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Majority overturns enticement of minor conviction based on error

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Addressing for the issue for the first time, the 7th Circuit Court of Appeals ruled the “ostrich instruction” in context of 18 U.S.C. Section 2422(b) was not appropriately given to the jury in an enticement of a minor trial.

The Circuit judges unanimously concluded that under the facts of the case, the jury couldn’t have drawn the inference that defendant Mark Ciesiolka deliberately avoided the truth about the age of the person he was chatting with online. Ciesiolka had sexually explicit conversations with “Ashley”, a police officer, who as part of a sting operation told Ciesiolka that she was 13, but whose online profile and photo suggested otherwise. Ashley used a photo of a woman who was in her late 20s and her profile said she liked beer and Purdue University. Ciesiolka arranged to meet up with Ashley but never followed through.

He was convicted of knowingly attempting to persuade, induce, entice and coerce a minor to engage in sexual activity under 18 U.S.C. Section 2422(b). At trial, the government introduced evidence under Fed. R. Evid. 404(b) of Ciesiolka’s other instant message conversations with unknown third parties, images of child pornography from his computer, and the testimony of a woman, S.C., who claimed she had sex with Ciesiolka when she was 15.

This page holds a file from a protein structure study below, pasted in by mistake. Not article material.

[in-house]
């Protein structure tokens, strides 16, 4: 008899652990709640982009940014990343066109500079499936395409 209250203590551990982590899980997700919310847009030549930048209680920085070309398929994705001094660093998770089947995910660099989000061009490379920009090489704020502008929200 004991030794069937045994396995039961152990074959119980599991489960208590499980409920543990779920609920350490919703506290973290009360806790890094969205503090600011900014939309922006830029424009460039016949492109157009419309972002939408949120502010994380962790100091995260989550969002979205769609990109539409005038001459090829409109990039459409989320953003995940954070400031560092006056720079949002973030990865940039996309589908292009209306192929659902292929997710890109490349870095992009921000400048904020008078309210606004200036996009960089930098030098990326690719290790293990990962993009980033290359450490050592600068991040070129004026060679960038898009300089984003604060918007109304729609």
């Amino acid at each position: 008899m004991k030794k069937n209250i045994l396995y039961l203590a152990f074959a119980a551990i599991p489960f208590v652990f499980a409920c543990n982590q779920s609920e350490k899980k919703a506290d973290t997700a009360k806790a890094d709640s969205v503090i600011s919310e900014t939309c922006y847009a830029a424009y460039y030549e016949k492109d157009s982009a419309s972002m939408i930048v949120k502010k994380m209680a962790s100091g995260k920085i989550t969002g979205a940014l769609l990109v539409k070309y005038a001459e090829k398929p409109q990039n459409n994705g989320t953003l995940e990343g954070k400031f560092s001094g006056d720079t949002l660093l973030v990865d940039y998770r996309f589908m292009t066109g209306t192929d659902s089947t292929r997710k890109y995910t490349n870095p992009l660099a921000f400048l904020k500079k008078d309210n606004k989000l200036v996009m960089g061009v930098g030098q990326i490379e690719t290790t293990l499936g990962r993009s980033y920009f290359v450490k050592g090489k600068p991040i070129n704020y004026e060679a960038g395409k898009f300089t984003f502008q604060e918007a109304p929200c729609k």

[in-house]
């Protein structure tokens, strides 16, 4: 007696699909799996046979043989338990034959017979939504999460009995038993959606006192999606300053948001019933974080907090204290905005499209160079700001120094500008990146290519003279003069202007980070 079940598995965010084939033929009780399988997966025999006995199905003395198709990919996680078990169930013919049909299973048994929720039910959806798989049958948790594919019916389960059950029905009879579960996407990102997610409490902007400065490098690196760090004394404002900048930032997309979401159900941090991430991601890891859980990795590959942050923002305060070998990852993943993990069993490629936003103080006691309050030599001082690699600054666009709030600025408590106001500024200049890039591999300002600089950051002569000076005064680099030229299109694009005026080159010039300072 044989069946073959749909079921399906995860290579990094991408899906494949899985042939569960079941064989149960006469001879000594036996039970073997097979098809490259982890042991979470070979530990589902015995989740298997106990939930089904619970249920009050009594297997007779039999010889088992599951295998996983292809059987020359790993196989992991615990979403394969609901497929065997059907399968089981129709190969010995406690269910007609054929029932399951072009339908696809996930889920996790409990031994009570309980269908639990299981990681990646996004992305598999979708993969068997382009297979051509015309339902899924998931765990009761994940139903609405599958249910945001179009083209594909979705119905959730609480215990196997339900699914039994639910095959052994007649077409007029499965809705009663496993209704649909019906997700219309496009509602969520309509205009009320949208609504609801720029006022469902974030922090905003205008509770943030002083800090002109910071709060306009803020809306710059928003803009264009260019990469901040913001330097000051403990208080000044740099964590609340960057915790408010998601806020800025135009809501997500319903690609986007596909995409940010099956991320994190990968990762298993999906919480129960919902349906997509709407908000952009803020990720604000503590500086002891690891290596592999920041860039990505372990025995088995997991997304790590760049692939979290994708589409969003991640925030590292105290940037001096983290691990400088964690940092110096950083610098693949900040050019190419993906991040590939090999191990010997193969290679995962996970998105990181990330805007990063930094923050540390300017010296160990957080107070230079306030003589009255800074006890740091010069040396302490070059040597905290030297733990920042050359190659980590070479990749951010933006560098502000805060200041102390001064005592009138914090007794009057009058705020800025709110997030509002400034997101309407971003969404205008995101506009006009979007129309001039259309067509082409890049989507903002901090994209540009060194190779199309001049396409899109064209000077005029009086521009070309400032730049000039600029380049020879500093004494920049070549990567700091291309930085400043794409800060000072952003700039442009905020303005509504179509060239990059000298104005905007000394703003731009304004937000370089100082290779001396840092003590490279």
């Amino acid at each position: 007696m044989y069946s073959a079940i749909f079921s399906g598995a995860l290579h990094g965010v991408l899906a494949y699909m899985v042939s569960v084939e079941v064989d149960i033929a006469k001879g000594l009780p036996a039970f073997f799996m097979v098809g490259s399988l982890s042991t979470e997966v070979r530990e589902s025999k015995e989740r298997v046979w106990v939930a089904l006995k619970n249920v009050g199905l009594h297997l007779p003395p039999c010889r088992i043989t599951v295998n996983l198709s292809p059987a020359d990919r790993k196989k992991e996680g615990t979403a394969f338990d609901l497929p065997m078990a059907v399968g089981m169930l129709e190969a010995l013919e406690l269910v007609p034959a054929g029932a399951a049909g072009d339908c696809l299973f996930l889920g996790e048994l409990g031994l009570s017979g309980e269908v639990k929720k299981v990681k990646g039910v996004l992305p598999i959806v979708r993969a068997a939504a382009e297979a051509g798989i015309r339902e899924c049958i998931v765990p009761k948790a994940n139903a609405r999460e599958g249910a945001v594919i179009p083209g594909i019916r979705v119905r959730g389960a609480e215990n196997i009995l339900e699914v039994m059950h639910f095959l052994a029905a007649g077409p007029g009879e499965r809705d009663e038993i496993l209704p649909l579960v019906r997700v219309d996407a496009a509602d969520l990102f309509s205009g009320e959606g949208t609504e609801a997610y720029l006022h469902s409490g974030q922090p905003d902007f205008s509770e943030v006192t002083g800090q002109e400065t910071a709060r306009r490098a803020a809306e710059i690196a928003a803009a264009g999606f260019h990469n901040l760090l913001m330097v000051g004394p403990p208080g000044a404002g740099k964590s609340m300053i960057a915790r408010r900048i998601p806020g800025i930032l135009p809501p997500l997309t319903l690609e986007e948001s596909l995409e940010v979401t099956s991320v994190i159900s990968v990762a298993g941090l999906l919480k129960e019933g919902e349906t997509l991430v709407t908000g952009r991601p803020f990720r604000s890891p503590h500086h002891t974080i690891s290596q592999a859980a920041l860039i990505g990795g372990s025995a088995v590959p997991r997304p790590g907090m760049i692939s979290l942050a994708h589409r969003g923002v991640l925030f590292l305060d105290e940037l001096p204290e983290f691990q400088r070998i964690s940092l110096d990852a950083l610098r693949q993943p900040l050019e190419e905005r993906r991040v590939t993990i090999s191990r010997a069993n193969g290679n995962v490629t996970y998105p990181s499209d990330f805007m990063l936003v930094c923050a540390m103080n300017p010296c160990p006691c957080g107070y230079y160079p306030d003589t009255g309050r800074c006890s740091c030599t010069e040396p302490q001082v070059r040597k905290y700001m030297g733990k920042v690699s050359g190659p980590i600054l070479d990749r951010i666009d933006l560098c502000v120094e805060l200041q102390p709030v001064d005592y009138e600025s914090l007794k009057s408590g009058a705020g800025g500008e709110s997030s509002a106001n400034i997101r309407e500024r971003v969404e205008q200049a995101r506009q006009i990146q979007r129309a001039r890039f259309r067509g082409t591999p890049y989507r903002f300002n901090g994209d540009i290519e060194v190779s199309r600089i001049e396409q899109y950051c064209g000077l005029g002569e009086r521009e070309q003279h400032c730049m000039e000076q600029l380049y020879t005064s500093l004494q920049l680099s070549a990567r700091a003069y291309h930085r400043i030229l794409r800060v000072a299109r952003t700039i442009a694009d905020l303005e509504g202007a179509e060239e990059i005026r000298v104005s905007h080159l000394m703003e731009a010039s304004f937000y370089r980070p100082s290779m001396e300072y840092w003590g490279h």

In United States of America v. Mark Ciesiolka, No. 09-2787, Judges Richard Cudahy, Kenneth Ripple, and David Hamilton agreed that the District Court erred in providing the jury with an ostrich instruction, saying in part: “You may infer knowledge from a combination of suspicion and indifference to the truth, if you find that a person had a strong suspicion that things were not as they seemed or that someone had withheld some important facts, yet shut his eyes for fear of what he would learn, you may conclude that he acted knowingly… .”

Ostrich instructions have been approved by the 7th Circuit in sting operations, but only in limited circumstances.

“We have not approved the use of an ostrich instruction that applied to a defendant’s mistaken belief about circumstances where knowledge of the truth would exonerate a defendant, such as ‘Ashley’s’ true age in this case…” wrote Judge Cudahy.

The judges parted on whether the error constituted a reversible error. Judges Cudahy and Hamilton found it did, because there is a distinct likelihood that jury convicted him based on his merely being suspicious and indifferent about Ashley’s age rather than on a factual determination beyond a reasonable doubt that he believed Ashley was a minor. The majority ordered a new trial, partly based on the instruction and partly because of the District Court’s handling of the government’s Rule 404(b) evidence. They ruled that the District Court abused its discretion in failing to propound reasons for its conclusion that the probative value of S.C.’s testimony, the images of child porn, and the content of Ciesiolka’s IM conversations with third parties was not substantially outweighed by the risk of unfair prejudice.

“We have reviewed the transcript of the district court’s Rule 404(b) hearing, but could find no portion within it where the court explained its bare-bones conclusion that ‘the probative value of the evidence is not substantially outweighed by the danger of unfair prejudice,’” wrote Judge Cudahy.